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5G and Beyond

Huawei remains a 5G force in the UK after govt backpedaling

Back in the summer of 2020, the British government decided to ban its operators from using 5G equipment supplied by Huawei, then a popular vendor in the UK telecom sector. But anyone expecting the controversial Chinese company to disappear as fast as a Friday-night takeaway turned out to be wrong. More than two years ago, some 41% of the UK's 4G network equipment came from Huawei, according to data gathered by Strand Consult, a Danish advisory firm. Today, Huawei accounts for the same percentage of the UK's 5G infrastructure.

That headline finding, included in a forthcoming research report by Strand Consult, may surprise and alarm many of Huawei's critics. The most vociferous pushed for a comprehensive ban on Huawei in the run-up to the government decision, depicting it as a threat to national security. Their argument was that Huawei, under Chinese government orders, could feed sensitive information to China or even switch off the lights. Operators pushed back, insisting there was no danger provided Huawei was kept out of or removed from the core (essentially the network's cockpit). A hasty rip-and-replace of the nodes would risk blackouts and cost billions, they added.

UK authorities eventually gave operators until the end of 2027 to evict Huawei, much as China's government had previously ordered the UK out of Hong Kong no later than June 1997. By this deadline, however, there was to be no trace of Huawei's 5G products in UK networks. Operators were also told that Huawei should not account for more than 35% of any 5G radio access network by July 2023. Anyone still using it in the core beyond January 2023 would be in trouble, too.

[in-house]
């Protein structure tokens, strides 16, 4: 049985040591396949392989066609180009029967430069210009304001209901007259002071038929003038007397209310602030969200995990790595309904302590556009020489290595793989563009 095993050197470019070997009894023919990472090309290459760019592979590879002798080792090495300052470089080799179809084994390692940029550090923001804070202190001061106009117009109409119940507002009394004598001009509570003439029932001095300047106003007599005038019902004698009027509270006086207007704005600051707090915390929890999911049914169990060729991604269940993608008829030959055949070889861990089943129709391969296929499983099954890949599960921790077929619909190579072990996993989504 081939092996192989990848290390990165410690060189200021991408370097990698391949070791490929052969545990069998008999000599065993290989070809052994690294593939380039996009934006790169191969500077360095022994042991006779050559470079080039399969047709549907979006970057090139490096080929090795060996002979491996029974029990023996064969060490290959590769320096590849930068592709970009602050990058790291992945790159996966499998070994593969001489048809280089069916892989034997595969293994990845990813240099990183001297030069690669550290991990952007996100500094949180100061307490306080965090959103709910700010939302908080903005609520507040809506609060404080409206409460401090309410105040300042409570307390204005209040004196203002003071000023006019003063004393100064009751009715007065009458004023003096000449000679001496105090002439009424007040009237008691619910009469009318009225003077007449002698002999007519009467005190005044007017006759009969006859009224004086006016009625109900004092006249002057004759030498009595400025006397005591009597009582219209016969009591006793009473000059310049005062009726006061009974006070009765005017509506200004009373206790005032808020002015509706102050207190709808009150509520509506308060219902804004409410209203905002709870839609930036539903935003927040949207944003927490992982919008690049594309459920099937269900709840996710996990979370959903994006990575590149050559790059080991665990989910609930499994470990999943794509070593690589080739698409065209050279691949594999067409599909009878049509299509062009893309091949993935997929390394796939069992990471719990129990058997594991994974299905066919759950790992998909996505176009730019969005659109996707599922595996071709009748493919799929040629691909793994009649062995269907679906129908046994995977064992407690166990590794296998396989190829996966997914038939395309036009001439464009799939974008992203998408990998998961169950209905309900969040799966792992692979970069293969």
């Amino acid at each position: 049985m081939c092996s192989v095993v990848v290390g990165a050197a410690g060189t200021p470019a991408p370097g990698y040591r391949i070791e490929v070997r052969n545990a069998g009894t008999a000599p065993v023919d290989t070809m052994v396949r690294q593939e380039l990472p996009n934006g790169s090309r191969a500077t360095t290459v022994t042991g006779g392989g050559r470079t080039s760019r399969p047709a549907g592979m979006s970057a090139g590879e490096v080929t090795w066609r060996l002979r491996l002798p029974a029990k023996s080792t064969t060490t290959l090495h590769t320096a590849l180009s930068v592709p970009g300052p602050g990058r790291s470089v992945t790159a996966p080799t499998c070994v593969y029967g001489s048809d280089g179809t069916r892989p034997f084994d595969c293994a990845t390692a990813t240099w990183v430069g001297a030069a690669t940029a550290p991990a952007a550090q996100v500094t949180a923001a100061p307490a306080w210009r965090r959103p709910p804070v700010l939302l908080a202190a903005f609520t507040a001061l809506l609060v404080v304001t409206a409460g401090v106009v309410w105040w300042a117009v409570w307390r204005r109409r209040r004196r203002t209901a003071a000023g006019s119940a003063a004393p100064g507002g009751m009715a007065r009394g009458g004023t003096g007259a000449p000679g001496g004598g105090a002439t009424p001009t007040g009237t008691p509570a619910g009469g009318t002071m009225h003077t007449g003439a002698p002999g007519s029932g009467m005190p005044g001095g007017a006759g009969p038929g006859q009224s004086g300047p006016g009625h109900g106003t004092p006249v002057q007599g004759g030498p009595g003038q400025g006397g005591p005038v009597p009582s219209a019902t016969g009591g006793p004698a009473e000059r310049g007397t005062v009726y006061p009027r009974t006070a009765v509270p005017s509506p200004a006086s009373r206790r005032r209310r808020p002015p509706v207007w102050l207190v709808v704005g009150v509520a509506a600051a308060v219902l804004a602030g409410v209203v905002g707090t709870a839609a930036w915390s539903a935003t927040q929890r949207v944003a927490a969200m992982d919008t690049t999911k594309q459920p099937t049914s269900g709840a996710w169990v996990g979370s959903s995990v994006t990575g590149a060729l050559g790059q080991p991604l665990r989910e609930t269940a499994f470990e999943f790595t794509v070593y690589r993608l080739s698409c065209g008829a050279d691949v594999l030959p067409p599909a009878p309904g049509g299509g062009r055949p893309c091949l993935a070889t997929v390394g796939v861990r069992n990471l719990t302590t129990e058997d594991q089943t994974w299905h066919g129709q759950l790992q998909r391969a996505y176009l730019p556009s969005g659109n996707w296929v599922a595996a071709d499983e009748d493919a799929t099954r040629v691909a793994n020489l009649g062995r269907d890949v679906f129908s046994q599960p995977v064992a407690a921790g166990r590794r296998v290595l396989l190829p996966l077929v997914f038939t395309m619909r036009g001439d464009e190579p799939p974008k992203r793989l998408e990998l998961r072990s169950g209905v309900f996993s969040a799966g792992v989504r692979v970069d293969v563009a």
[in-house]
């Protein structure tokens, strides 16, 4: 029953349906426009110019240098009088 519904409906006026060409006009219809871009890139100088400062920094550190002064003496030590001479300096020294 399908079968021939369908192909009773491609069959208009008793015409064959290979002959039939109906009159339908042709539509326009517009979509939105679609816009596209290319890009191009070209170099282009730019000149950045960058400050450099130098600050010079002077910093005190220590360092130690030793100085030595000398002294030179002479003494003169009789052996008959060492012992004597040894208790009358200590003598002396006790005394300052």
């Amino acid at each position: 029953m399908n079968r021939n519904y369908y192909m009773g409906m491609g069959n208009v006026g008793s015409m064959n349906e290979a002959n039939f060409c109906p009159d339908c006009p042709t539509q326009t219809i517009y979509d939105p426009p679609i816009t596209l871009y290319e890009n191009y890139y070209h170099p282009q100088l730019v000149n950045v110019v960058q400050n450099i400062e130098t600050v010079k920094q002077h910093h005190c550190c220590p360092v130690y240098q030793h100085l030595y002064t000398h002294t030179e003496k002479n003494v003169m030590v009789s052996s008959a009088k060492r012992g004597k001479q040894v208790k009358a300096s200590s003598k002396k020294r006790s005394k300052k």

Huawei is proving hard to evict from the UK's 5G market. (Source: Huawei)
Huawei is proving hard to evict from the UK's 5G market.
(Source: Huawei)

5G technology still has not been extensively deployed in the UK. BT, the national incumbent, claimed population coverage of 55% last summer. Not to be outdone, Three, the UK's smallest mobile network operator, boasted 56% weeks later. When Strand Consult talks of 41%, it means 41% of what has already been deployed, not 41% of what is planned. That percentage of a network available to 55% of the population would equate to less than 23% of the entire country.

Still, this is not how the UK government measured Huawei's involvement, and so the 41% figure means operators – in aggregate – currently exceed that July cap by around six percentage points. What's more, BT is behind its original schedule for removing Huawei products from the core (no other telco ever used Huawei in this part of the network). If the government had been strict about the January 2023 deadline, BT would already be facing penalties.

Homework extension

Fortunately for BT, the government dropped that requirement last October after the company pleaded like a schoolboy for a homework extension. It now gets until the end of this year to finish the assignment. Gone, too, is the government edict about limiting Huawei to 35% of any 5G radio access network by July. Instead, operators were told they should endeavor to meet this original target "wherever possible."

The government is probably right to say that most operators will do so. Before the government made its original decision, Virgin Media O2 had only a sprinkling of Huawei test sites across a mobile network otherwise supplied by Ericsson and Nokia. Three had chosen Huawei as its sole 5G vendor, indicating it would replace Samsung in 4G. But Three moved quickly to introduce Ericsson as a substitute. By May last year, none of Three's capital expenditure was going to the Huawei swap-out, it said at the time.